Great Britain could break international law with a new asylum law
The Conservative British government plans to tighten its asylum law. Then anyone who enters the island without permission is stopped and deported. The UN refugee agency is now worried this could set a global precedent.
DrThe United Nations High Commissioner for Refugees criticizes the planned British asylum law as a breach of international law. “It contravenes the UK’s obligations under the International Refugee Convention,” UNHCR’s representative to the UK, Vicki Tennant, told the broadcaster on Sunday. Sky News. “We are very concerned that this will set a global precedent and (…) effectively erase the right to asylum in the UK for almost all refugees.” Tennant stressed that the focus must be on the asylum system so that applications can be submitted. It can be processed quickly.
Parliament in London will again debate the Asylum Act on Monday. It stipulates that all persons entering the UK unwelcome, regardless of their background, will be detained for up to a month. They are then deported back to their home country or – if that would be too dangerous – to Rwanda or another country. They should be denied the right to seek asylum.
Under former Prime Minister Boris Johnson, Great Britain signed a controversial agreement with East African Rwanda to transfer asylum seekers there. This should discourage people from crossing the English Channel.
For years, London has been trying to prevent illegal and often dangerous entry across the English Channel. The growing number of undesirables crossing the English Channel into the country is a thorn in the side of the Conservative British government in particular. She had declared that she would “take back control of her borders” after Brexit, and now she is under pressure from the right wing of the Tory party.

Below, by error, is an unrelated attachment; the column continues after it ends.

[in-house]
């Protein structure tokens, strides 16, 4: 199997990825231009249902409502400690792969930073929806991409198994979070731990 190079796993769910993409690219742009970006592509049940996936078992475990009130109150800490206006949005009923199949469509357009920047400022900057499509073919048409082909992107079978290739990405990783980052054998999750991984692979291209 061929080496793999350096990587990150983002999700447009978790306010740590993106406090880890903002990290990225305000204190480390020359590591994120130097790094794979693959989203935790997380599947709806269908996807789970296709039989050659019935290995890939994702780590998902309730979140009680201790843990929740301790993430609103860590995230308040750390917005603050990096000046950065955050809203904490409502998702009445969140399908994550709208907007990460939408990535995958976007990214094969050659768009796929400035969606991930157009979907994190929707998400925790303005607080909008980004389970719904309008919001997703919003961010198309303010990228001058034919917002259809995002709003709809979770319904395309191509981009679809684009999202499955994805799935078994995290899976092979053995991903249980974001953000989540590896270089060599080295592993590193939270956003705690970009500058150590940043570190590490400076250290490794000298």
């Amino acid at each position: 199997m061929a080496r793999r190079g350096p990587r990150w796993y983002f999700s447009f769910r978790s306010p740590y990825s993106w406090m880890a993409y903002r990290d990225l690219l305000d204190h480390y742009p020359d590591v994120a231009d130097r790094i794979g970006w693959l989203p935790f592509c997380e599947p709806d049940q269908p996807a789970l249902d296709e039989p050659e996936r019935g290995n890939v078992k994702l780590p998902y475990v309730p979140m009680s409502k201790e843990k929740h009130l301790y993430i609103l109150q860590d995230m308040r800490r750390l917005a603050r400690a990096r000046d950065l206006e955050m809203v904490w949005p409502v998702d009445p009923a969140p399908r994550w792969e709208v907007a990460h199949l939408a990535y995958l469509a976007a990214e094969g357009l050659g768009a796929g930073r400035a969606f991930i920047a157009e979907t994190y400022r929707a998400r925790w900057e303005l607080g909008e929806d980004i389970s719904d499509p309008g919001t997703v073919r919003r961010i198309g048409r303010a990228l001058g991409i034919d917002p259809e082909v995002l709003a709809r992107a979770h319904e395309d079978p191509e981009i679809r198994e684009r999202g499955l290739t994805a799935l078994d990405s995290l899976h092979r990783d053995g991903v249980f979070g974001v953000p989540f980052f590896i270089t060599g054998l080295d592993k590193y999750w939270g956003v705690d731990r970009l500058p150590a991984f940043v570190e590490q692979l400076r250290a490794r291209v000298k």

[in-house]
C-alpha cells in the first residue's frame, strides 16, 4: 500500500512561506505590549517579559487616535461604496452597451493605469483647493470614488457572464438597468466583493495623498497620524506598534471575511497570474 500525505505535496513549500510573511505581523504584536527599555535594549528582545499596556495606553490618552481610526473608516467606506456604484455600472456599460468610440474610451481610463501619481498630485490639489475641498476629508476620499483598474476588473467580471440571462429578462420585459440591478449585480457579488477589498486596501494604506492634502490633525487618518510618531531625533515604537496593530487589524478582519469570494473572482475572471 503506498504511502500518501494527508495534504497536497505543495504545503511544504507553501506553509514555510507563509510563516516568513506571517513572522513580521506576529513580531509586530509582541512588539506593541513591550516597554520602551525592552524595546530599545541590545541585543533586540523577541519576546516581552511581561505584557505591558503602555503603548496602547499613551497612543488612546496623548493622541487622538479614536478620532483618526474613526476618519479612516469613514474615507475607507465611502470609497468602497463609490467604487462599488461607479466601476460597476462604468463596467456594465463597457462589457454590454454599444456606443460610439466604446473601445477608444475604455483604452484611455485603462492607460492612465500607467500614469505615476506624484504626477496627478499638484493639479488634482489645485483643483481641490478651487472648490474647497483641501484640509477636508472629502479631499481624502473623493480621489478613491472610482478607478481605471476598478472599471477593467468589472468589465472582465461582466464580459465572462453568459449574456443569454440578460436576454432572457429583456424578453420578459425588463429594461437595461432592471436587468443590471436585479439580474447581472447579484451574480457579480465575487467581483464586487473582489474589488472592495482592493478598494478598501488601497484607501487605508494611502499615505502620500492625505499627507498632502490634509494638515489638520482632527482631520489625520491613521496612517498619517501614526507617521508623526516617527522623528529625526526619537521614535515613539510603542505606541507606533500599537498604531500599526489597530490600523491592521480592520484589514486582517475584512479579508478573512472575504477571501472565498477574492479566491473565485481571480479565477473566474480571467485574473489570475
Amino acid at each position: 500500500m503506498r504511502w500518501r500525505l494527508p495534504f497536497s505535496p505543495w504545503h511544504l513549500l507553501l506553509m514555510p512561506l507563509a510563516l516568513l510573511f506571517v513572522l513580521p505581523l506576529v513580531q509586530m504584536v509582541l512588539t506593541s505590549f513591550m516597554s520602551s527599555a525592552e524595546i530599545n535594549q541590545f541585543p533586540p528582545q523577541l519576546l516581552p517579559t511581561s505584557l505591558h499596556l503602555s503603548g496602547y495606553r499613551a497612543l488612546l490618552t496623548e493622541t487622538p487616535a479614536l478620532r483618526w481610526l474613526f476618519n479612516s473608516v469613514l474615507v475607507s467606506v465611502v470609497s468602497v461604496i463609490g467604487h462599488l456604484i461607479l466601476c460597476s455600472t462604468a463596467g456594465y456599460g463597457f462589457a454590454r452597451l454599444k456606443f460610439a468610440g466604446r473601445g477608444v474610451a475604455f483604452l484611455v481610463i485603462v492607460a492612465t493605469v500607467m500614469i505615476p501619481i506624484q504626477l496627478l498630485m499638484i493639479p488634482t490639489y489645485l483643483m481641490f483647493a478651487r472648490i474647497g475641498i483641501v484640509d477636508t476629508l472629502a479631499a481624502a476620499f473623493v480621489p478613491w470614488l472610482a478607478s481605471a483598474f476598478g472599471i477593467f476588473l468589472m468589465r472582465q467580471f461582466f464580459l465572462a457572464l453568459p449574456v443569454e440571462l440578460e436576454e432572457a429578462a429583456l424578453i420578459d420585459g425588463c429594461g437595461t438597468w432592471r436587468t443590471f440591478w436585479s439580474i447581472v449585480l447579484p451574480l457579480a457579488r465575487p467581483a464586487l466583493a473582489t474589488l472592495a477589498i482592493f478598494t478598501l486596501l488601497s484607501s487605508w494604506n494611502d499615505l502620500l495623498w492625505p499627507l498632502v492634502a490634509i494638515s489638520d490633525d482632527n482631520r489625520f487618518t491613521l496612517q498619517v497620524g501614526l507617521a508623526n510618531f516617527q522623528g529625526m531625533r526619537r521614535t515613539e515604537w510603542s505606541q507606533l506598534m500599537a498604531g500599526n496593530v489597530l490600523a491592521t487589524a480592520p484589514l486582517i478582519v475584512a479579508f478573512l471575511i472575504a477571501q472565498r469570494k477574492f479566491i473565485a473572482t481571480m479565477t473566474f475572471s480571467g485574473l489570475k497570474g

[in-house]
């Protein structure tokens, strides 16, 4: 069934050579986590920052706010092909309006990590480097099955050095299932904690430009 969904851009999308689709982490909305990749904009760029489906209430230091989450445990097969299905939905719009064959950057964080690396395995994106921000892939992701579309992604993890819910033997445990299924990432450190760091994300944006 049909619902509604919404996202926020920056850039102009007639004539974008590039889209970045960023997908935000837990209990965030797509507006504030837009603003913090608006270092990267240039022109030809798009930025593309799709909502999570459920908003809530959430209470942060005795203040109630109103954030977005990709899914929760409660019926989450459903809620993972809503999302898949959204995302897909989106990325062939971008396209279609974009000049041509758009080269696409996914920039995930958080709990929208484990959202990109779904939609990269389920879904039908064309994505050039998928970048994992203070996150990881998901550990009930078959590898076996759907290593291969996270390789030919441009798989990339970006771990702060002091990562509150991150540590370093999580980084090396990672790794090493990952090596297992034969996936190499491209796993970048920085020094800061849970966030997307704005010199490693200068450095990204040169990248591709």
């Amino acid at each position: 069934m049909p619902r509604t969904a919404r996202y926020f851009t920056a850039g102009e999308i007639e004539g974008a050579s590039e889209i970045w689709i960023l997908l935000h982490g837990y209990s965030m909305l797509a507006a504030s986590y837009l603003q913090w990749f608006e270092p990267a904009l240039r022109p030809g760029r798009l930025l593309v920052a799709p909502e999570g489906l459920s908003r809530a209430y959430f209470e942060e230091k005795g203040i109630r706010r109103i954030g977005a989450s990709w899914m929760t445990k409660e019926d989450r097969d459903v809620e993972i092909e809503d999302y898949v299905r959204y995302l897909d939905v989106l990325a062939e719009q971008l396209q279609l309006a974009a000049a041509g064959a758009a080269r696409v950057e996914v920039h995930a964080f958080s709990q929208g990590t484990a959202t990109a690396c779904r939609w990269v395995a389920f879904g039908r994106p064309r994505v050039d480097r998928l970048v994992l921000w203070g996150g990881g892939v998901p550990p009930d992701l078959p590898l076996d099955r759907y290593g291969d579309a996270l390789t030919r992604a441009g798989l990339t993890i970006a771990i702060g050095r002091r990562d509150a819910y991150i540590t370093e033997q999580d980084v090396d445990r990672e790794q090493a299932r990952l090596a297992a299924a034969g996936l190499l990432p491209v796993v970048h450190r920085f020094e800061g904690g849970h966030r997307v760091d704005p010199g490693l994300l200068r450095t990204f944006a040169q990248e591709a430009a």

Due to Brexit, Great Britain no longer has any readmission agreements with EU countries. Critics accuse the government of exaggerating the problem to appease conservative voters. Far fewer asylum applications are submitted in Great Britain than, for example, in Germany.
Implementation of the agreement with Rwanda has so far failed. A trip with migrants to the East African country that was scheduled for June 2022 was canceled at short notice following a ruling by the European Court of Human Rights. In December, the London High Court ruled that deportations to Rwanda were legal – but the project is still the subject of appeal.
deportation despite objections
So the British government has already announced that it intends to deport unwanted immigrants to Rwanda and other countries even if the European Court of Human Rights prohibits it at short notice. The Telegraph reported that a provision in a recently introduced law allows for injunctive orders under Article 39 of the European Court of Human Rights to be ignored.
The conservative government is currently trying to lift the obstacles to implementation in negotiations with the court in Strasbourg. Under “Rule 39,” the judges blocked the first deportation flight to Rwanda in East Africa in 2022.
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